RELEASE DATE: 24/10/2013
RUN TIME: 2HR 14MIN
|MICHAEL DE LUCA|
The true story of Captain Richard Phillips’ 2009 hostage takeover and kidnapping by Somali pirates is well-known, and even produced a book by the Captain himself - so straight away, you’re well aware that this is a story he lives to tell. This isn’t a horror movie or a psychological thriller, and yet there are menacing figures and it features the stuff of nightmares. When a story can’t rely on spooky shadows, masked men and paranormal activities, it’s forced to use other means - in the case of Paul Greengrass’ (‘The Bourne Supremacy’) new film ‘Captain Phillips’, he’s assembled a cast of Tom Hanks, one of Hollywood’s greatest actors, and a quartet of first-timers so brilliant you’d be forgiven for thinking he plucked them straight off a pirate vessel.
Allowing access to both sides of the story, you not only fear for the life Captain Phillips, but you empathise with his abductors, in a refreshing twist with a foreign feeling that never quite sits right - a masterful stroke by the director. Greengrass also uses space beautifully, from a container ship with endless corners, corridors and machinery that can feel so big and yet so small at the same time, to a tiny enclosed life vessel on the vast ocean. You can actually feel yourself sucking down carbon dioxide-rich air trapped inside the small orange boat. The relentless tension is draining, but in such gloriously satisfying and entertaining way.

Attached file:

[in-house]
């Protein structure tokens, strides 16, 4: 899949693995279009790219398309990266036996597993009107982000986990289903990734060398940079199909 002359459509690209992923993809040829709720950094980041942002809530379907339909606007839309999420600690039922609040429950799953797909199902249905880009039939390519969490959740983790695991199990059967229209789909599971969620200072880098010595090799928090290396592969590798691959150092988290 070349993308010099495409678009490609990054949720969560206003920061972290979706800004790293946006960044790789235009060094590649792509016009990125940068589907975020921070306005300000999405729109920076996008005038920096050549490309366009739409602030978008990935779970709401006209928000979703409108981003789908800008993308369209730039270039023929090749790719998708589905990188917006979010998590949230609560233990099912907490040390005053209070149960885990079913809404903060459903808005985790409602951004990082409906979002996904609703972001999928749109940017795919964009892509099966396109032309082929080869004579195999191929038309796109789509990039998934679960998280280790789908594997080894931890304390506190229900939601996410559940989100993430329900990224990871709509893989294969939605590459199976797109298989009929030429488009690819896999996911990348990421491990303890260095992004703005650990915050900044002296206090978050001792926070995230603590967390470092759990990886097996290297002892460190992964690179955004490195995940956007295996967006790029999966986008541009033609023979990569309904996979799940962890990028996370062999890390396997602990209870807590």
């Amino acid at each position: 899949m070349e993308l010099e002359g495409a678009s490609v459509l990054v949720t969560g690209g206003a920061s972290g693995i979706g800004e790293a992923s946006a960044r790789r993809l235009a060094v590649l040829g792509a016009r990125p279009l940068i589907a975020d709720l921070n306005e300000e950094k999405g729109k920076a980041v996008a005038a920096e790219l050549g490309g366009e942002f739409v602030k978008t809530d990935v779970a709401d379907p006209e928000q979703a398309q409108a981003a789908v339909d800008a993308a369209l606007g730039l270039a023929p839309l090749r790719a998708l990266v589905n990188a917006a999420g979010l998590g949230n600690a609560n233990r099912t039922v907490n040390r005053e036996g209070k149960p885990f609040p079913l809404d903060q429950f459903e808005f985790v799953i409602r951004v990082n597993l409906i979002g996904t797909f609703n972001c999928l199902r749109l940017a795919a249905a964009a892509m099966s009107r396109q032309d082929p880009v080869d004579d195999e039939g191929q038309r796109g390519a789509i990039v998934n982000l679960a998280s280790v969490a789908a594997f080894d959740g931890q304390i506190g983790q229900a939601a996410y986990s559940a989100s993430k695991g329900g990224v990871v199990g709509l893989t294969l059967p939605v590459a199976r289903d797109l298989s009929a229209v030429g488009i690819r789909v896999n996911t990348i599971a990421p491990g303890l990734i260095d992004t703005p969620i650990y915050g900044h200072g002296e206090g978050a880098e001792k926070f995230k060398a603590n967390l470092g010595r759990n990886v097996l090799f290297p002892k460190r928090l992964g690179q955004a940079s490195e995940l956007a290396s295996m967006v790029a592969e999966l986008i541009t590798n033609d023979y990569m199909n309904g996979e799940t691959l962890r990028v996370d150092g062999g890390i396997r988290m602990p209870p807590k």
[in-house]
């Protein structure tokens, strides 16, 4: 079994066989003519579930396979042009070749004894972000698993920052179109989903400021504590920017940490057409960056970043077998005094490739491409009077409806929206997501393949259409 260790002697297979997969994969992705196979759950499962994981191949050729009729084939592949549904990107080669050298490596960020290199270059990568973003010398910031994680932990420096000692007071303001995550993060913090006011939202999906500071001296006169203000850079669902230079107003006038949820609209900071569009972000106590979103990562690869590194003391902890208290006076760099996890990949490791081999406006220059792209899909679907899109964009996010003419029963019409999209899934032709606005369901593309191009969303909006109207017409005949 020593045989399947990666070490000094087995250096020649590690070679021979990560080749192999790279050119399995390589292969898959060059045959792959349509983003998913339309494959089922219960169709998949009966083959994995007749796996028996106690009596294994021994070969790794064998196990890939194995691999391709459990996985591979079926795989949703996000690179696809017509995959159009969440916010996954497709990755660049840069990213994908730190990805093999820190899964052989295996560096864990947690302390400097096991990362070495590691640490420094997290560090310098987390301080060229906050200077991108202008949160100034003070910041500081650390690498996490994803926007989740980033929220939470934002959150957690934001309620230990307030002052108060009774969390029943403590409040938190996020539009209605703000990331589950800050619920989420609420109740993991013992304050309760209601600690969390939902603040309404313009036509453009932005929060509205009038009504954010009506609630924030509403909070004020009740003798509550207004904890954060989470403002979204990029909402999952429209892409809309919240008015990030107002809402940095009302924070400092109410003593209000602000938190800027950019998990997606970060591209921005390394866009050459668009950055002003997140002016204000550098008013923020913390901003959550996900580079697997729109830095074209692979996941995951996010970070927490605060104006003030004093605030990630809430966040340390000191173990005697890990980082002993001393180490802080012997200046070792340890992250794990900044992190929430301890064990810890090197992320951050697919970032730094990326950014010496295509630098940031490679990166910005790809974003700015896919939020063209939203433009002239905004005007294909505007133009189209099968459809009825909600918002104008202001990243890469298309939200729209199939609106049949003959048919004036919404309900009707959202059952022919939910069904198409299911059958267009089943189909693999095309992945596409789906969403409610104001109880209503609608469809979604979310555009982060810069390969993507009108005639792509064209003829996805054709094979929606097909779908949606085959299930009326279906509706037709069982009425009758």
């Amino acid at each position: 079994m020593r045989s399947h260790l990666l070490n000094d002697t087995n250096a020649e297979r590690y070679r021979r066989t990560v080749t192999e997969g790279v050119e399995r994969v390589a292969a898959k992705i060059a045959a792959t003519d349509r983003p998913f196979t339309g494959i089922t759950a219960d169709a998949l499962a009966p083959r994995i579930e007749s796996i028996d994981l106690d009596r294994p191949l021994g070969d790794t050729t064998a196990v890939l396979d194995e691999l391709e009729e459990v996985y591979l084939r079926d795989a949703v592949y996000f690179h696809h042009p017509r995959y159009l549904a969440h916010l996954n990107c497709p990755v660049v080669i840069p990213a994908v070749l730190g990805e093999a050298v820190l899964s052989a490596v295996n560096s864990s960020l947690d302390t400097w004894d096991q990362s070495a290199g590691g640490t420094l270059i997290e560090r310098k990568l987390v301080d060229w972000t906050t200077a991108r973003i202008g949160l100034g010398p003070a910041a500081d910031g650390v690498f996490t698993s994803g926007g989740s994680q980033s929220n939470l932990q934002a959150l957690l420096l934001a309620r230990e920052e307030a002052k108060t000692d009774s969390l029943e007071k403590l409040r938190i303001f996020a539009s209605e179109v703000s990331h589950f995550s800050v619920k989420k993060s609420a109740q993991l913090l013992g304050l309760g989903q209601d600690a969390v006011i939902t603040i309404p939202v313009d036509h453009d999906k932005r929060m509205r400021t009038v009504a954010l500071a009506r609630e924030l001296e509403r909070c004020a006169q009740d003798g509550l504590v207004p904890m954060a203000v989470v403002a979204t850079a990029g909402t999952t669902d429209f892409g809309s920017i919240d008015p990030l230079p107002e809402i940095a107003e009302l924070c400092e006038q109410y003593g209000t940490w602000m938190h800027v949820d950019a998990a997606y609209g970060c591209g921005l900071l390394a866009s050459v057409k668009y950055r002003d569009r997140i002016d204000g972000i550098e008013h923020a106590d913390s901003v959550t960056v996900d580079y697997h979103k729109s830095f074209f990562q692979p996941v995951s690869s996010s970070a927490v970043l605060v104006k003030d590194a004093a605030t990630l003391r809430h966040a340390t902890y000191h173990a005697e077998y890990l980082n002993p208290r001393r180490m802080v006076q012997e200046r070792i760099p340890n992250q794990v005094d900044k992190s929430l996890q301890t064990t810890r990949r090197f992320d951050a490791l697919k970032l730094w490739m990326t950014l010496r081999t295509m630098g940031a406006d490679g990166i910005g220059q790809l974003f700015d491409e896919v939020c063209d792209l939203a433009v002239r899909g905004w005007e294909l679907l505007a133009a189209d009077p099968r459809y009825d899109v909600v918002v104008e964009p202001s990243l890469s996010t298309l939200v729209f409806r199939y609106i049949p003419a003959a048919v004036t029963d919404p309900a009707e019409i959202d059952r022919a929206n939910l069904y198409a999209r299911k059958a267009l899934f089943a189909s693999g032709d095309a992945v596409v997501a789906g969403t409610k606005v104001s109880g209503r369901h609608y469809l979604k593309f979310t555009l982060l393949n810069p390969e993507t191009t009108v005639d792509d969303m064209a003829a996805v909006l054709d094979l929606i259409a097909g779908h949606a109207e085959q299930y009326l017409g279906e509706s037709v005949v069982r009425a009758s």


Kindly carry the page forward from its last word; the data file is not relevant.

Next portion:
As the credits roll and you finally gasp that breath of relief, you can’t help but wonder how long you were holding it for. In a film that is sure to garner Hanks yet another Oscar nomination and possible win, could it be that co-star, Somali-born Barkhad Abdi, will be sitting right beside him waiting for his moment too?